• Virtualization (Vx-t) option enabled in the BIOS settings for virtualbox to work

What attendees will be provided With

  • Commercial IoT Devices for hands-on (only during the class)
  • DIVA – IoT: custom vulnerable IoT sensor Testbed for hands-on (only during the class)
  • Hardware tools for sensor analysis for hands-on (only during the class)
  • eXos VM – Platform for IoT Penetration testing
  • Training material/slides
  • Practical IoT hacking Lab manual PDF

What to expect

  • Hands-on Labs
  • Reversing fun
  • Getting familiar with the IoT security
  • This course will give you a direction to start performing pentests on IoT products

What not to expect

  • Becoming a hardware/IoT hacker overnight. Use the knowledge gained in the training to start pentesting IoT devices and sharpen your skills.

Trainer Biography

Aseem Jakhar is the Director, research at Payatu a boutique security testing company specializing in IoT, embedded, mobile and cloud security assessments. He is well known in the hacking and security community as the founder of null – The open security community, registered not-for-profit organization and also the founder of nullcon security conference and security conference He has worked on various security software including UTM appliances, messaging/security appliances, anti-spam engine, anti-virus software, Transparent HTTPS proxy with captive portal, bayesian spam filter to name a few. He currently spends his time researching on IoT security and hacking things. He is an active speaker and trainer at security conferences like AusCERT, Black Hat, BruCON, Defcon, Hack In The Box,, Hack in Paris, PHDays and many more. He is the author of various open source security tools including:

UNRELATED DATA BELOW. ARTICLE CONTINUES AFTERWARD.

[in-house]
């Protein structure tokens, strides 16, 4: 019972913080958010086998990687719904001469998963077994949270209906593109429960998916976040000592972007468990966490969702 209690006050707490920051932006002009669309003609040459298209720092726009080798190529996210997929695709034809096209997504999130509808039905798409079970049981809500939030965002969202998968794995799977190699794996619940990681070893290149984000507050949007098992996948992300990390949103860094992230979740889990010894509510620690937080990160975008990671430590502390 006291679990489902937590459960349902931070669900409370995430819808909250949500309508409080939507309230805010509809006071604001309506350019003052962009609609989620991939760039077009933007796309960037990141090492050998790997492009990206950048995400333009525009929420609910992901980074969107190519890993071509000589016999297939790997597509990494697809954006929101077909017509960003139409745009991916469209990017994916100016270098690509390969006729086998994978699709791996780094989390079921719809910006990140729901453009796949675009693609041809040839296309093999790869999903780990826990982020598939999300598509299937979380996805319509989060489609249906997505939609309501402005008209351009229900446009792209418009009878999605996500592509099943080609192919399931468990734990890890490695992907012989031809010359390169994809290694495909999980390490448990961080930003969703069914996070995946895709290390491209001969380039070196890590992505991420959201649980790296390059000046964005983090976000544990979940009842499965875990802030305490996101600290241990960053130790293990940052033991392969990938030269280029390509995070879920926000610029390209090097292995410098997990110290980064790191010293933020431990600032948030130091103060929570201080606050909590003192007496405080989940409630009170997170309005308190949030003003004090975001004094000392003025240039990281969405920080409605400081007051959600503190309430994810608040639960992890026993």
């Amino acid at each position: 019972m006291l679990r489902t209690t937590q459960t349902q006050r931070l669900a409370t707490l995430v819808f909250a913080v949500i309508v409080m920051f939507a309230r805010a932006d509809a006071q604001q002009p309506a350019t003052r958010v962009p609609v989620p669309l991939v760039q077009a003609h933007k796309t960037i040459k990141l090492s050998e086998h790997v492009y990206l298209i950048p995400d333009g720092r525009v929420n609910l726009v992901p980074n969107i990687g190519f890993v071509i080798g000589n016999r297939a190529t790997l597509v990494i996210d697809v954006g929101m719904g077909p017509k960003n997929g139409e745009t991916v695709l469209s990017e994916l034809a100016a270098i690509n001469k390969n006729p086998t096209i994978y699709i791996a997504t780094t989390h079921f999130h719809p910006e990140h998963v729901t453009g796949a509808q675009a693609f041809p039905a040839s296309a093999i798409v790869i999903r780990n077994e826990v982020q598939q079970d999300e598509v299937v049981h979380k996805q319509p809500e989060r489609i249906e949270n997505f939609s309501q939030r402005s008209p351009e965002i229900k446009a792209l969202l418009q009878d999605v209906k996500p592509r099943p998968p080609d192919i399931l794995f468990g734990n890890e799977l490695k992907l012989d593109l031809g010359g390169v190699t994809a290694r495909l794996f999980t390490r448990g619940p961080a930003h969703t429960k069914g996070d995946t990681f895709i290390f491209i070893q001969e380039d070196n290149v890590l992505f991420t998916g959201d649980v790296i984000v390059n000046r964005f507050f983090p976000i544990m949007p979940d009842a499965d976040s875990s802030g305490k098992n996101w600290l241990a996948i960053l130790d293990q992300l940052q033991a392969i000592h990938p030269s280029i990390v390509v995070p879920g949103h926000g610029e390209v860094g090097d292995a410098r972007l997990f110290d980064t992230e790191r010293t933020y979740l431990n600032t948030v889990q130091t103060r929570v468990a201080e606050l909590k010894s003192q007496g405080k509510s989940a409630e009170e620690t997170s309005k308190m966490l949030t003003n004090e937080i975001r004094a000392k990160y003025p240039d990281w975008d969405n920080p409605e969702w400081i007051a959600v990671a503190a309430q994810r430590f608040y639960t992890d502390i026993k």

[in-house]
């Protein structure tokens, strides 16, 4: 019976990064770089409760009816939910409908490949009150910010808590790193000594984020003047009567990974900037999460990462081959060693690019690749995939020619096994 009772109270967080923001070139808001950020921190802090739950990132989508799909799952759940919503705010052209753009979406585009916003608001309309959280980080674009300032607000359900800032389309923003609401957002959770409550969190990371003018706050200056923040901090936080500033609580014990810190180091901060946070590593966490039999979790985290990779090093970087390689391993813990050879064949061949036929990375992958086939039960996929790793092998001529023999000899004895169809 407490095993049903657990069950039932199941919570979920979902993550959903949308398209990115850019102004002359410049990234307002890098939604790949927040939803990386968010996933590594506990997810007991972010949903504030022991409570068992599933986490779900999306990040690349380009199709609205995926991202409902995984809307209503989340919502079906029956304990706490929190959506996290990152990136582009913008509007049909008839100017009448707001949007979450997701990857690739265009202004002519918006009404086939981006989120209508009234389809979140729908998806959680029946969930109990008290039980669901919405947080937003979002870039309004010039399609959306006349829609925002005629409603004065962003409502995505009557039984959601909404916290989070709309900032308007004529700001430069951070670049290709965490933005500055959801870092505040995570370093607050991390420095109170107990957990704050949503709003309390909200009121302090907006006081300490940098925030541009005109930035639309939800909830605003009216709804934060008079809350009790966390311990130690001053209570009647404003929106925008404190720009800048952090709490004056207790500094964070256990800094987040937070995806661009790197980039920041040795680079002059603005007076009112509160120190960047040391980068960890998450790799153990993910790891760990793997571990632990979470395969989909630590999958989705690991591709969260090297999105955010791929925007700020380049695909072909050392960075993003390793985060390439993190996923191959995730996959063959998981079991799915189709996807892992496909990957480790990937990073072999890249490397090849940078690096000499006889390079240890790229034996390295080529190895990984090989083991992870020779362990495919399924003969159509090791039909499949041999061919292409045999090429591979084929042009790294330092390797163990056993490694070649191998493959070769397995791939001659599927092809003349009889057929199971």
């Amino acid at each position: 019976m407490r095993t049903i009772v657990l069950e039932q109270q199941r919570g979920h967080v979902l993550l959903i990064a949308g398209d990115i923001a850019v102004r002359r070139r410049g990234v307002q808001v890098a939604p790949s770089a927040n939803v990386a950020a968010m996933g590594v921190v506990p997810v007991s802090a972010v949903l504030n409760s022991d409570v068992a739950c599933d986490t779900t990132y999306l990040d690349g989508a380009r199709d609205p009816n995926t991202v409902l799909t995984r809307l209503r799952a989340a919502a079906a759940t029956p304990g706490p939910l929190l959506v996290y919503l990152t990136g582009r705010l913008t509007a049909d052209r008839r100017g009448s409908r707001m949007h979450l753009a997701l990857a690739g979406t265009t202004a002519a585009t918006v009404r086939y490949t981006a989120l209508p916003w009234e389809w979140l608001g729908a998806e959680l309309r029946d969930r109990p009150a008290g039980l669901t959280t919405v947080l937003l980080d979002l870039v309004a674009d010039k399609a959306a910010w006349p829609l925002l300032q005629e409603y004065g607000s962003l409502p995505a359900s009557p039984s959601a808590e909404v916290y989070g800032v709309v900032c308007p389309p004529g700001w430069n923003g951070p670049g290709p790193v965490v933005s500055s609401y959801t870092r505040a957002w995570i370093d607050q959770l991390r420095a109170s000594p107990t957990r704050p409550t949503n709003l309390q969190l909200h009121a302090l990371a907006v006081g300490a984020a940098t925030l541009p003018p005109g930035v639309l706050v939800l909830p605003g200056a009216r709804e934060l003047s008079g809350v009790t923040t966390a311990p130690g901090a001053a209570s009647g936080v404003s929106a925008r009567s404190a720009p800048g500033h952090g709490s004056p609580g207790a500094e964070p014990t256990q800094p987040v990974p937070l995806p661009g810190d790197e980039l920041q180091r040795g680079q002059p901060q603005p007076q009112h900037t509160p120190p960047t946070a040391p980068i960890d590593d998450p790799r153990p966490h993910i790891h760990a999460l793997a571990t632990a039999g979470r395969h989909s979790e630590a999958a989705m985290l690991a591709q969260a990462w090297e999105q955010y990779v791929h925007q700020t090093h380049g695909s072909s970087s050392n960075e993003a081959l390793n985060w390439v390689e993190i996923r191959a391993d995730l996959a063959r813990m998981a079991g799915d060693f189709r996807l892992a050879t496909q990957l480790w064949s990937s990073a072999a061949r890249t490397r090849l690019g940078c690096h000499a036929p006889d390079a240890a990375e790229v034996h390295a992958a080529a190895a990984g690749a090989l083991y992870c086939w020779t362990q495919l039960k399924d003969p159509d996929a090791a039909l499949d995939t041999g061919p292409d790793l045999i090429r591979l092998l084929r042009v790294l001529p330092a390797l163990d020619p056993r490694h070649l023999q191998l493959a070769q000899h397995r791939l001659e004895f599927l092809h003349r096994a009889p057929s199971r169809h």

1. ExplIoT – An open source Internet Of Things Security Testing and Exploitation framework –
  2. Linux thread injection kit – Jugaad ( and Indroid ( which demonstrate a stealthy in- memory malware infection technique.
  3. DIVA (Damn Insecure and Vulnerable App) for Android which gamifies Android App vulnerabilities and is used for learning Android Security issues.
  4. Dexfuzzer – Dex file format Fuzzer.

Arun Magesh works as IoT Security Researcher at payatu and has worked on numerous smart devices pentest in the past couple of years. With an electrical engineering academic background, he serves as a core committee member for several IoT local chapters and hackerspaces in India, where he regularly delivers talks and hands-on workshops. He has 5+ years hands-on experience in both building and breaking IoT devices and has been previously awarded for India’s Top 25 under 25 technologist and also a Intel Software Innovator. His main focus area in IoT is embedded device and SDR security. He has also build and contributed to a number of projects such as Brain-Computer interfacing and Augment Reality solutions. He has delivered training to numerous governmental and private organizations around the globe.